Events

AdonisJS has an inbuilt event emitter which is slightly different (for good) from the Node.js event emitter. By the end of this guide, you will know:

  • How to use the AdonisJS event emitter for emitting events.
  • Differences between AdonisJS and Node.js event emitter.
  • Making your events type safe.

Basic Example

Let's begin by creating a new file inside the start folder and preload it during the application boot process.

Create start/events.ts file

touch start/events.ts

Next, open the .adonisrc.json file and add it to the array of preloads. The files under the preloads array are automatically loaded by AdonisJS during the boot process.

{
  "preloads": [
    "./start/routes",
    "./start/kernel",
    "./start/events"  ],
}

Open start/events.ts inside your text editor and paste the following code snippet inside it.

start/events.ts
import Event from '@ioc:Adonis/Core/Event'

Event.on('new:user', (user) => {
  console.log(user)
})

The Event.on method register a new event listener that is invoked everytime the new:user event it fired. For demonstration, let's create a route that emits this event after handling the HTTP request.

start/routes.ts
import Route from '@ioc:Adonis/Core/Route'
import Event from '@ioc:Adonis/Core/Event'

Route.get('/register', async () => {
  // create user
  const user = { id: 1 }
  Event.emit('new:user', user)

  return 'User registered'
})

Now, if you visit http://localhost:3333/register, you must see the console.log statement executed by the event listener.

Making Events Type Safe

Since, the events listeners and the code emitting the events are not in the same file, it is very easy to make the mistake of sending wrong arguments to a specific event. To prevent this behavior, AdonisJS allows you to define the shape of data an event can/must receive.

Open the pre-existing file contracts/events.ts to define the shape of data for the new:user event.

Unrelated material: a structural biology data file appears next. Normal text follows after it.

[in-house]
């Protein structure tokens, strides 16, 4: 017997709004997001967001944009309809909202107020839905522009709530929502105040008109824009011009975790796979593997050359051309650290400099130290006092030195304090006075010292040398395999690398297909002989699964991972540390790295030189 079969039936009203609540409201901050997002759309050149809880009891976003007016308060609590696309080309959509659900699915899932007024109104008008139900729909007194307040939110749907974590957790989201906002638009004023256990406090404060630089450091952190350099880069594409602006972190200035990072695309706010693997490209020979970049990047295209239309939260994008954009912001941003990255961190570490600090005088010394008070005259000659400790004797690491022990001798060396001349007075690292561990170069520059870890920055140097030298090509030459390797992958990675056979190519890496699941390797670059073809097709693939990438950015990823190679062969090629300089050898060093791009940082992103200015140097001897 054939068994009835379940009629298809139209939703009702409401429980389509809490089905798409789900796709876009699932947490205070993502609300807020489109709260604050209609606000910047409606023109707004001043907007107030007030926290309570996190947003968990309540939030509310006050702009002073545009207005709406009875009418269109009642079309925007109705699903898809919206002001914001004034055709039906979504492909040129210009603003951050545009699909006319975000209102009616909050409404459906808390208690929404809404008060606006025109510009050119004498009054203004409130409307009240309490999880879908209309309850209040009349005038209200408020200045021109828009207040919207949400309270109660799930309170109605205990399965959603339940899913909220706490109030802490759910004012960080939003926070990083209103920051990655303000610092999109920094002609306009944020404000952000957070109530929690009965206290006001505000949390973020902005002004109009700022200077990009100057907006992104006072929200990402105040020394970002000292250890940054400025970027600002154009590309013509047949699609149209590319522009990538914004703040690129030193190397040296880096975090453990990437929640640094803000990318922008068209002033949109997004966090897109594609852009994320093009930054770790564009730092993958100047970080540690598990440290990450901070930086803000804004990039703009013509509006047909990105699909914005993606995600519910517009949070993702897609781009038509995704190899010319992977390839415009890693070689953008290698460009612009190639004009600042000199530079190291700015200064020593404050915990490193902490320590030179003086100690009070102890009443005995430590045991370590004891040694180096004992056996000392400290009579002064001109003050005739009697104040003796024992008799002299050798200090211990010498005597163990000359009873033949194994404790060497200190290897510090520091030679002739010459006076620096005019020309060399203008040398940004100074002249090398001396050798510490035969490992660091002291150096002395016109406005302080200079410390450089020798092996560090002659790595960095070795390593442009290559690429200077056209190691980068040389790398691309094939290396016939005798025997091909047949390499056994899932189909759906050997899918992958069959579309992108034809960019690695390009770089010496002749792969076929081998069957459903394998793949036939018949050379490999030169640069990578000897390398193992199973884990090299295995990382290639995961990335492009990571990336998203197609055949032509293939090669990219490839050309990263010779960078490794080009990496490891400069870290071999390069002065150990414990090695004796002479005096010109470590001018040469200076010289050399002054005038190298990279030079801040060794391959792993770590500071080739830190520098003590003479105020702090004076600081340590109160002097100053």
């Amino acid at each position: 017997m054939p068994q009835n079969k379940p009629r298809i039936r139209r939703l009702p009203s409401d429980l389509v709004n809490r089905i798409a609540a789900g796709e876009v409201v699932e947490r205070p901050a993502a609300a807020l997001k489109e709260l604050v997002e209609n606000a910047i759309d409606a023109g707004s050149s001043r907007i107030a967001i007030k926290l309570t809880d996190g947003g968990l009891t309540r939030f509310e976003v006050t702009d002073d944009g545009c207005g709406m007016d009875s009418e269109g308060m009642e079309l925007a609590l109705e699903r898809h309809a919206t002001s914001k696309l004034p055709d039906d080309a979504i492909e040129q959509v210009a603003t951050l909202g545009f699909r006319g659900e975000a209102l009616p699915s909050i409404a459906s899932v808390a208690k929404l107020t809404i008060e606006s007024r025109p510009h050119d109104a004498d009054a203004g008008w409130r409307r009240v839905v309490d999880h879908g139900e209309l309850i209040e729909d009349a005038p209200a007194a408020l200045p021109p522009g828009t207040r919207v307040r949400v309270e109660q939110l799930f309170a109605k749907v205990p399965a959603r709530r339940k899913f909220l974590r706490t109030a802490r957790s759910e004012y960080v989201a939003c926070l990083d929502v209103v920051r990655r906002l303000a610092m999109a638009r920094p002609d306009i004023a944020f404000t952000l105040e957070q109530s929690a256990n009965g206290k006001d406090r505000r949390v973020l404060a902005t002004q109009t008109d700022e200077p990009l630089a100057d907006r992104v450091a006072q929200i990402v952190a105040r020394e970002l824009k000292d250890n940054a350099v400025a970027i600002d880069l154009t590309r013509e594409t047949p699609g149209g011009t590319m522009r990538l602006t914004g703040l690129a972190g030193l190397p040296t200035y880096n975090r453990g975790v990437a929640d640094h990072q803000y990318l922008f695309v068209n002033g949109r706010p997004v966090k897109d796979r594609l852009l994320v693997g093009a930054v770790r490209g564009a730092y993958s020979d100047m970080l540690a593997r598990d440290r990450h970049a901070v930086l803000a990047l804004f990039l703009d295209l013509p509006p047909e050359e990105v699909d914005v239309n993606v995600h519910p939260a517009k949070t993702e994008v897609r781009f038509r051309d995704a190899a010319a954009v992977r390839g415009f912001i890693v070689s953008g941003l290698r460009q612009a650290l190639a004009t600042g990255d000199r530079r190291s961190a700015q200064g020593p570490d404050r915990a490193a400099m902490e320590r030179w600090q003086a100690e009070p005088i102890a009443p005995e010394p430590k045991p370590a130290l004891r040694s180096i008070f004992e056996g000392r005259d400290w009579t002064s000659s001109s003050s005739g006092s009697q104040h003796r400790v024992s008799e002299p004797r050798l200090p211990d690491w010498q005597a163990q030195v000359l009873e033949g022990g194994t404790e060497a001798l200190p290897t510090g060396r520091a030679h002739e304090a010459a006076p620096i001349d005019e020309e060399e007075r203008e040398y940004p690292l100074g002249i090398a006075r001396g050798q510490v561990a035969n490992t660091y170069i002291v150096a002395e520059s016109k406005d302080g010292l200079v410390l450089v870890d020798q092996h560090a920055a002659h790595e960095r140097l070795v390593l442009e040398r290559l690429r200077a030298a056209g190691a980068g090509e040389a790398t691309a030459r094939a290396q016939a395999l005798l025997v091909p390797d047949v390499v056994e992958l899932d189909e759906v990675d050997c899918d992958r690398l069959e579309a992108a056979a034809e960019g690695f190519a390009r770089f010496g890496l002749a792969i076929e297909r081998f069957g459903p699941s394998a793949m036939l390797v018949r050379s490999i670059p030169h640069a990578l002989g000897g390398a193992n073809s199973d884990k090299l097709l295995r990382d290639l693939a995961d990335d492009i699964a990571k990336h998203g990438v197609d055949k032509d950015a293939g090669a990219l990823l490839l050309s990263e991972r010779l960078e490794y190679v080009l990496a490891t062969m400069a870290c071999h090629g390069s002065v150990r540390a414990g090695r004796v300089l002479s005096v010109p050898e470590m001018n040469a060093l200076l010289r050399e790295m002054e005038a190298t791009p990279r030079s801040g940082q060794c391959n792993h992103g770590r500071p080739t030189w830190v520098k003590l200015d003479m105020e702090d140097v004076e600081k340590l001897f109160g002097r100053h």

contract/events.ts
declare module '@ioc:Adonis/Core/Event' {
  interface EventsList {
    'new:user': { id: number },
  }
}

Now, if you attempt to emit the id as a string to the new:user event, the TypeScript compiler will complain about it.

Dedicated Listener Classes

Just like controllers and middleware, you can also extract the inline event listeners to their own dedicated classes. Begin by running the following ace command to create a new listener class.

node ace make:listener User

# ✔  create    app/Listeners/User.ts

Open the newly created file and replace its content with the following code snippet.

app/Listeners/User.ts
import { EventsList } from '@ioc:Adonis/Core/Event'

export default class UserListener {
  public async handleRegistration (user: EventsList['new:user']) {
    console.log(user)
  }
}

Update the start/events.ts file to remove the inline event listener callback and instead reference the newly created listener class.

start/events.ts
import Event from '@ioc:Adonis/Core/Event'

Event.on('new:user', 'User.handleRegistration')

How it works?

  • The listeners classes allows you to keep your events file clean by extracting the logic for handling events inside their own classes.
  • By default, the listeners lives inside app/Listeners directory. However, you can customize inside the .adonisrc.json file.
  • AdonisJS will create a new instance of the listener class, everytime the event is emitted.

Node.js vs AdonisJS Event Emitter

The event emitter of Node.js is synchronous by nature. It means every call to emitter.emit blocks the event loop and leads to non-performant codebase. On the other hand, AdonisJS uses emittery, which is a light weight asynchronous event emitter.

Only allows one argument during emit

Emittery doesn't allow multiple arguments during the emit call and suggests to use destructuring instead. Having limitation for a single argument is not really a big drawback in comparison to the performance it brings into your applications.

API surface

We suggest you to check the API docs and do not assume identical API as the Node.js event emitter.